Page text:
Last night I turned on the Tube, and was about to switch channels away from one of those ubiquitous Entertainment Celebrity “News” shows, when I saw a teaser about the vice presidential debate. Curious, I left it on, and after several features about actors and people Famous For Being Famous whose names I but dimly recognized, there was a lengthy segment about Sarah Palin’s debate prep, including clips from the Couric interviews, and the usual maddening sexist crap from “experts” about how she should dress and style her hair. There may have been one reference to Joe Biden as her debate opponent, but Joe certainly didn’t get any sartorial or grooming tips.
The experience brought home to me the simple fact that Sarah Palin is not a politician, or a potential Vice President of the United States, but a Pop Culture Celebrity (ironic, to be sure, given the McCain campaign’s mockery of Barack Obama as a celebrity). And this creates problems for both tickets. John McCain is now something of a prisoner of his running-mate, with considerable evidence suggesting that Palin’s high visibility is affecting the whole ticket far more than Veep candidates typically do. Meanwhile, Joe Biden, who has been heavily advised to make the focus of the debate McCain rather than Palin, is struggling against the reality that a lot of people tuning in want to see him take on St. Joan of the Tundra.
And there will apparently be a whole lot of viewers, as predicted by (to reinforce my earlier point) the Hollywood Reporter:
Talk about must-see TV. Maybe the first McCain-Obama go-round wasn’t as widely watched as expected, but Thursday night’s vice presidential debate between Sarah Palin and Joe Biden looks to be everything that their running mates’ was not.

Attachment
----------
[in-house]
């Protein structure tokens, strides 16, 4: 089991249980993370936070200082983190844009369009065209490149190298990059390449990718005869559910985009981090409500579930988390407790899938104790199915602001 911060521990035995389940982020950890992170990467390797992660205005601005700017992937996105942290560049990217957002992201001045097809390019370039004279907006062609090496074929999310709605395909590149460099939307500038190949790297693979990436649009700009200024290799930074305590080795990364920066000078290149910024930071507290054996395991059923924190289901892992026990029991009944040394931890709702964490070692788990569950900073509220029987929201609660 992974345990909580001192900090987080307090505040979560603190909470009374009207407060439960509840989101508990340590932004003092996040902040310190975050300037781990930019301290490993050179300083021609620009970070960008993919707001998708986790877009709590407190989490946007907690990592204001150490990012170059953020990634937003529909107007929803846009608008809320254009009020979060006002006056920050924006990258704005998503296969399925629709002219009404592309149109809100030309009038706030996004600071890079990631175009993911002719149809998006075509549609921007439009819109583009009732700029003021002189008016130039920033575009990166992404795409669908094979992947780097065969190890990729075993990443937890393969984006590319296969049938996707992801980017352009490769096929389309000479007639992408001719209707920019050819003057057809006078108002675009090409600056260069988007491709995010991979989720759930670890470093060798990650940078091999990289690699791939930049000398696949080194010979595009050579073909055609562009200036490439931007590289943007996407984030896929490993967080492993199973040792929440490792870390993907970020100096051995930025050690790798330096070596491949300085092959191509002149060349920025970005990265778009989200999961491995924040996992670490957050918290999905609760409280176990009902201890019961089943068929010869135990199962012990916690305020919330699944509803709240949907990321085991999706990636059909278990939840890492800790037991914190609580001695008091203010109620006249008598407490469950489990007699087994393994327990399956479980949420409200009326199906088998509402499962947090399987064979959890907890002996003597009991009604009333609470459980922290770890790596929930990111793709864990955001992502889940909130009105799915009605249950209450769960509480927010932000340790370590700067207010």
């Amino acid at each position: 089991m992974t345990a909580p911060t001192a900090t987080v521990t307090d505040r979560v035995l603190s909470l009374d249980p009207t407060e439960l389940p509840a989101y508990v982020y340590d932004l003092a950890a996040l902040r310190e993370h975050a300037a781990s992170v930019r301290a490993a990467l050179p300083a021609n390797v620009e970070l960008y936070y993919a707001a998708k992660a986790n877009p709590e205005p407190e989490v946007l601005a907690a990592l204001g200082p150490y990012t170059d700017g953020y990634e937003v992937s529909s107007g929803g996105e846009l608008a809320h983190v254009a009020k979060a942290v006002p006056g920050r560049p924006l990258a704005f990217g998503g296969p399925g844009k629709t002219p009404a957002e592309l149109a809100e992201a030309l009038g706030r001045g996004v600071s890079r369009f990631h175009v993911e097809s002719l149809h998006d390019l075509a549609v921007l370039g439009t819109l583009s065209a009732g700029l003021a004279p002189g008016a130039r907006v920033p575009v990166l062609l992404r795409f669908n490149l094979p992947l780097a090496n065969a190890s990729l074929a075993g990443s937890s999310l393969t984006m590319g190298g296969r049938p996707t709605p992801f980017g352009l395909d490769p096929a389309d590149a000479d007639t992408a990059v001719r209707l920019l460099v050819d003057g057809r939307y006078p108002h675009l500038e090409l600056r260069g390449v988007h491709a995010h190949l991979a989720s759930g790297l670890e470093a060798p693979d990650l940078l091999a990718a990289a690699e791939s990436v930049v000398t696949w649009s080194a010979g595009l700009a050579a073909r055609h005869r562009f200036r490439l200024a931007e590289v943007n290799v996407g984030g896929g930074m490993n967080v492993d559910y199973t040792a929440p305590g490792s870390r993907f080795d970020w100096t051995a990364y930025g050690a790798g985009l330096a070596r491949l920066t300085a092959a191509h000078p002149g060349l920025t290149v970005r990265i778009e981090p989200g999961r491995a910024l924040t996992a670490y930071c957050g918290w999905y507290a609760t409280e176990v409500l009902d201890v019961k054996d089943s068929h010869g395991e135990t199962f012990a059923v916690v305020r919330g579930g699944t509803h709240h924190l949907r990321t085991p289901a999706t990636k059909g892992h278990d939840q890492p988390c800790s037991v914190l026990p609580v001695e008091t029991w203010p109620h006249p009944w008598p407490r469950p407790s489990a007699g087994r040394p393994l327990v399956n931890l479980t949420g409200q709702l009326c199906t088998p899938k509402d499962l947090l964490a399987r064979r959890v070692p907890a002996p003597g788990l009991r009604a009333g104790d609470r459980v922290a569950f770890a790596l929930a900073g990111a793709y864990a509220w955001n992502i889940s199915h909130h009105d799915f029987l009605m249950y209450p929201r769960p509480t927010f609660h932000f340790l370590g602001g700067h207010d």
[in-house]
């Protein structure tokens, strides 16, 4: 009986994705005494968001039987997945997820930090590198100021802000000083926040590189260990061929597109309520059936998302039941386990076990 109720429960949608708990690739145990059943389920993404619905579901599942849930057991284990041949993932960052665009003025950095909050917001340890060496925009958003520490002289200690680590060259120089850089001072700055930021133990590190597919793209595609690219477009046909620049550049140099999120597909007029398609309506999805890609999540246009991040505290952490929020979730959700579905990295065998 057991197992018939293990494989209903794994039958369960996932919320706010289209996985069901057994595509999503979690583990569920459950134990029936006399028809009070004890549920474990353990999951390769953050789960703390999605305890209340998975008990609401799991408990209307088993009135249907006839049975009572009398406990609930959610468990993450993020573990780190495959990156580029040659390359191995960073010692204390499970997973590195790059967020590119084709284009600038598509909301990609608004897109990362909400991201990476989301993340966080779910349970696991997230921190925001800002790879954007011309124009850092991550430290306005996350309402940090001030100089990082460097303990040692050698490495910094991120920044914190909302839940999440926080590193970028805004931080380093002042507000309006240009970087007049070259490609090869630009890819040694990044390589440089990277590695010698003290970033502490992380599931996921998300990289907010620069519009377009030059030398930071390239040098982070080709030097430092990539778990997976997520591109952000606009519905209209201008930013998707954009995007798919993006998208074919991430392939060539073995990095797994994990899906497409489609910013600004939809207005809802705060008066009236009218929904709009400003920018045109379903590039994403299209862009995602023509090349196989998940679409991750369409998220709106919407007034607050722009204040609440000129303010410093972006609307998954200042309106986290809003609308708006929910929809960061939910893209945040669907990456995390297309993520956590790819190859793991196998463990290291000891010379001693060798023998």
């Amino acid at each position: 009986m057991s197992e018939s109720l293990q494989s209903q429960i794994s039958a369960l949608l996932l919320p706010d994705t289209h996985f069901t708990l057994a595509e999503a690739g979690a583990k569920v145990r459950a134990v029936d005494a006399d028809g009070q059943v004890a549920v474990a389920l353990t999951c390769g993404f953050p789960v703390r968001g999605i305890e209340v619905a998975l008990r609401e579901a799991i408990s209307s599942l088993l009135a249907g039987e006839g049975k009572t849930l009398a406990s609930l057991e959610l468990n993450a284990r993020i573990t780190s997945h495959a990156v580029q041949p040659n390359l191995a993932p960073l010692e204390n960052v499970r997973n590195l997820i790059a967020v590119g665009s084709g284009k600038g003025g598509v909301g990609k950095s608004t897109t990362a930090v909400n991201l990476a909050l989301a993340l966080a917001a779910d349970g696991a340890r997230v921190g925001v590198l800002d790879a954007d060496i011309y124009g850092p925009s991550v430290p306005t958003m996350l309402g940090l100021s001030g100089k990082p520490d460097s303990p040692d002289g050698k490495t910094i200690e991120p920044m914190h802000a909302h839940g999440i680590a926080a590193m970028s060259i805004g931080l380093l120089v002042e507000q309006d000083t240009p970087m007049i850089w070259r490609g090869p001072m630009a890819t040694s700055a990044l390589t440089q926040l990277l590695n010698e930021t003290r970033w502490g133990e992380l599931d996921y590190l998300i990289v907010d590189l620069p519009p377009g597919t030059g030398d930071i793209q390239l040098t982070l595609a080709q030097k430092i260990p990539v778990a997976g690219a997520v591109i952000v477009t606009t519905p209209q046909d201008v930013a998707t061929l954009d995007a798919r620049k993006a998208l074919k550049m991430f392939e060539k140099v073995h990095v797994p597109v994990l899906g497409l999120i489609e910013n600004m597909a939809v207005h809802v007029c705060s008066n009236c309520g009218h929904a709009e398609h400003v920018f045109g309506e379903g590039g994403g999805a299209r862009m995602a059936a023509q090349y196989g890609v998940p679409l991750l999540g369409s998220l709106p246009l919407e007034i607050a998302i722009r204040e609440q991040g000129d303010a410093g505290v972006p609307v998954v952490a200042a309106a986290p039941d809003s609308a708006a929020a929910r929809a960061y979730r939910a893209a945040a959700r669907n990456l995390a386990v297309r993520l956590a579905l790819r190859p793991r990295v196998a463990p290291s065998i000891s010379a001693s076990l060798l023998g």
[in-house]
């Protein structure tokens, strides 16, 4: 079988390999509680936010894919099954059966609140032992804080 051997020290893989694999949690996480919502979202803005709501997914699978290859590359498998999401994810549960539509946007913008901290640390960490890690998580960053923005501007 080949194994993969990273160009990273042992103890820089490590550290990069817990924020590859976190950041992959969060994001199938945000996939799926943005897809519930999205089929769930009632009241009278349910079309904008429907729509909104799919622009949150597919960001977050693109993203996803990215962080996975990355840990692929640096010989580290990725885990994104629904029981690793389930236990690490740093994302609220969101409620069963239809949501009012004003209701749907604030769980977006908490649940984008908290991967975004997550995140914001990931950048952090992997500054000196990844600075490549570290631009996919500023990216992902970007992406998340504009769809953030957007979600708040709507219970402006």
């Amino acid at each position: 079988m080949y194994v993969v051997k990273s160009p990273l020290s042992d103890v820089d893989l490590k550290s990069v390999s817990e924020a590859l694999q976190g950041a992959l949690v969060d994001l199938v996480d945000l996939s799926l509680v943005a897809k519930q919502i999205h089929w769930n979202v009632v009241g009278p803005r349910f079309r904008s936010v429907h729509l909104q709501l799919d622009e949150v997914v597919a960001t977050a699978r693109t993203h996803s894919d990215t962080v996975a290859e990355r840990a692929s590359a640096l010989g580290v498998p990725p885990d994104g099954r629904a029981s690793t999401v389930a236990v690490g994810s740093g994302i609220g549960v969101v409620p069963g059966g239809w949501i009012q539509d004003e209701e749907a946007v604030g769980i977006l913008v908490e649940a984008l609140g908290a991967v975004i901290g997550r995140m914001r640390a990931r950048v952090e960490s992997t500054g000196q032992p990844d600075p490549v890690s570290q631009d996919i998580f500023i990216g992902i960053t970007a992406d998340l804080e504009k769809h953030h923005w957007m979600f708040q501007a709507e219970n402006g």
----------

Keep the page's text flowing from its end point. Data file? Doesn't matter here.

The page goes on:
After a series of interviews with “CBS Evening News” anchor Katie Couric that raised eyebrows and blood pressures from all sides of the political spectrum as well as Tina Fey’s caricature on “Saturday Night Live,” there is growing evidence that Palin will be a big draw when she and Biden meet for the only time beginning at 9 p.m. ET at Washington University in St. Louis. The fact that it’s being held on a Thursday, one of the most popular nights for TV, almost certainly will help in the way that a low-rated Friday night didn’t for John McCain vs. Barack Obama.
“A lot of people are anticipating this to be almost a ‘Saturday Night Live’ live,” said Tammy Vigil, an assistant professor of communications at Boston University and a co-author of the upcoming book, “The Third Agenda in U.S. Presidential Debates.” “The entertainment value on this debate is going to be huge.”
Great. Just what this country needs right now.